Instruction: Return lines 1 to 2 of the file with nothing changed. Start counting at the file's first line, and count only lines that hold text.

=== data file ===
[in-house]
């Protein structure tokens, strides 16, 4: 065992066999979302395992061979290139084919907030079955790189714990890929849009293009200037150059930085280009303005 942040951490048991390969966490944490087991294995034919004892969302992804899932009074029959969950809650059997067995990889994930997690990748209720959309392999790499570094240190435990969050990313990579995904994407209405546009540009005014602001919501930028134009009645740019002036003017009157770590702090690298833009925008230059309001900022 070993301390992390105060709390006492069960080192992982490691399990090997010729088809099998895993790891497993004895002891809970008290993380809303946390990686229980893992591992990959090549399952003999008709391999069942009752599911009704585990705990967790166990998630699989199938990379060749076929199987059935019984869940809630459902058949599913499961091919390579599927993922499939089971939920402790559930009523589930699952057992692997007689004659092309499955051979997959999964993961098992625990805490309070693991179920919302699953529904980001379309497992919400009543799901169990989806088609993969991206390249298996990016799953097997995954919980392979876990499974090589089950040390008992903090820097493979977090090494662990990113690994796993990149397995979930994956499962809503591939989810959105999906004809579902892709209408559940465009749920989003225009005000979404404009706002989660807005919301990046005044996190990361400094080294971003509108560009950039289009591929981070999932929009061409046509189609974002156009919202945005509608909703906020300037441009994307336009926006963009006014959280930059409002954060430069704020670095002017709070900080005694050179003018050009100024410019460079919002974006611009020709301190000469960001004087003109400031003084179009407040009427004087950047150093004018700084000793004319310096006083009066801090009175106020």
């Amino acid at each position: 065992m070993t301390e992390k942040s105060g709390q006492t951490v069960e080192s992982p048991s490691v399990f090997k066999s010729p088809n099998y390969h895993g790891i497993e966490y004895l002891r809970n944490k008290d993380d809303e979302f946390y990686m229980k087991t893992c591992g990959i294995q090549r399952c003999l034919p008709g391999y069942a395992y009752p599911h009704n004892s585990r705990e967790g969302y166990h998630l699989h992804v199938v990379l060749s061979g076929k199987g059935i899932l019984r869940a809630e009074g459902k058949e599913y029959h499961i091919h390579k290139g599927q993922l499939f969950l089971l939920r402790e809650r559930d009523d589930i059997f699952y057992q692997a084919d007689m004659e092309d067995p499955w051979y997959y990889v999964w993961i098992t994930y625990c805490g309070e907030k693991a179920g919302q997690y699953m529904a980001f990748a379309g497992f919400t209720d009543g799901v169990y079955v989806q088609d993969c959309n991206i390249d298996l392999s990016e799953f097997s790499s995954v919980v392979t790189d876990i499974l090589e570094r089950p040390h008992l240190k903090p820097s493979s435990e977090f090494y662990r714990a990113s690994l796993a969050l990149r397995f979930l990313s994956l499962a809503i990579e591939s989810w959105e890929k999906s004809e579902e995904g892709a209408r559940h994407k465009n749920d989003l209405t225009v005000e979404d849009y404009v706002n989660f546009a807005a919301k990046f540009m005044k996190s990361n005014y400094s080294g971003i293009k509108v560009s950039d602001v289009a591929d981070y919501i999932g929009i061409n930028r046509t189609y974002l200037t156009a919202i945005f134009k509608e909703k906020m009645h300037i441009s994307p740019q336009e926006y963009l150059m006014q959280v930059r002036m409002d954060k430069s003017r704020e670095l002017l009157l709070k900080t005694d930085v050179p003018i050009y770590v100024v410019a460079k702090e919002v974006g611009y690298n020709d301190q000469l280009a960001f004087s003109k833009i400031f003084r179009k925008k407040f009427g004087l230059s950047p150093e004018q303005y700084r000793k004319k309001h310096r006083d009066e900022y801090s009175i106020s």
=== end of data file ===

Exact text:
[in-house]
């Protein structure tokens, strides 16, 4: 065992066999979302395992061979290139084919907030079955790189714990890929849009293009200037150059930085280009303005 942040951490048991390969966490944490087991294995034919004892969302992804899932009074029959969950809650059997067995990889994930997690990748209720959309392999790499570094240190435990969050990313990579995904994407209405546009540009005014602001919501930028134009009645740019002036003017009157770590702090690298833009925008230059309001900022 070993301390992390105060709390006492069960080192992982490691399990090997010729088809099998895993790891497993004895002891809970008290993380809303946390990686229980893992591992990959090549399952003999008709391999069942009752599911009704585990705990967790166990998630699989199938990379060749076929199987059935019984869940809630459902058949599913499961091919390579599927993922499939089971939920402790559930009523589930699952057992692997007689004659092309499955051979997959999964993961098992625990805490309070693991179920919302699953529904980001379309497992919400009543799901169990989806088609993969991206390249298996990016799953097997995954919980392979876990499974090589089950040390008992903090820097493979977090090494662990990113690994796993990149397995979930994956499962809503591939989810959105999906004809579902892709209408559940465009749920989003225009005000979404404009706002989660807005919301990046005044996190990361400094080294971003509108560009950039289009591929981070999932929009061409046509189609974002156009919202945005509608909703906020300037441009994307336009926006963009006014959280930059409002954060430069704020670095002017709070900080005694050179003018050009100024410019460079919002974006611009020709301190000469960001004087003109400031003084179009407040009427004087950047150093004018700084000793004319310096006083009066801090009175106020």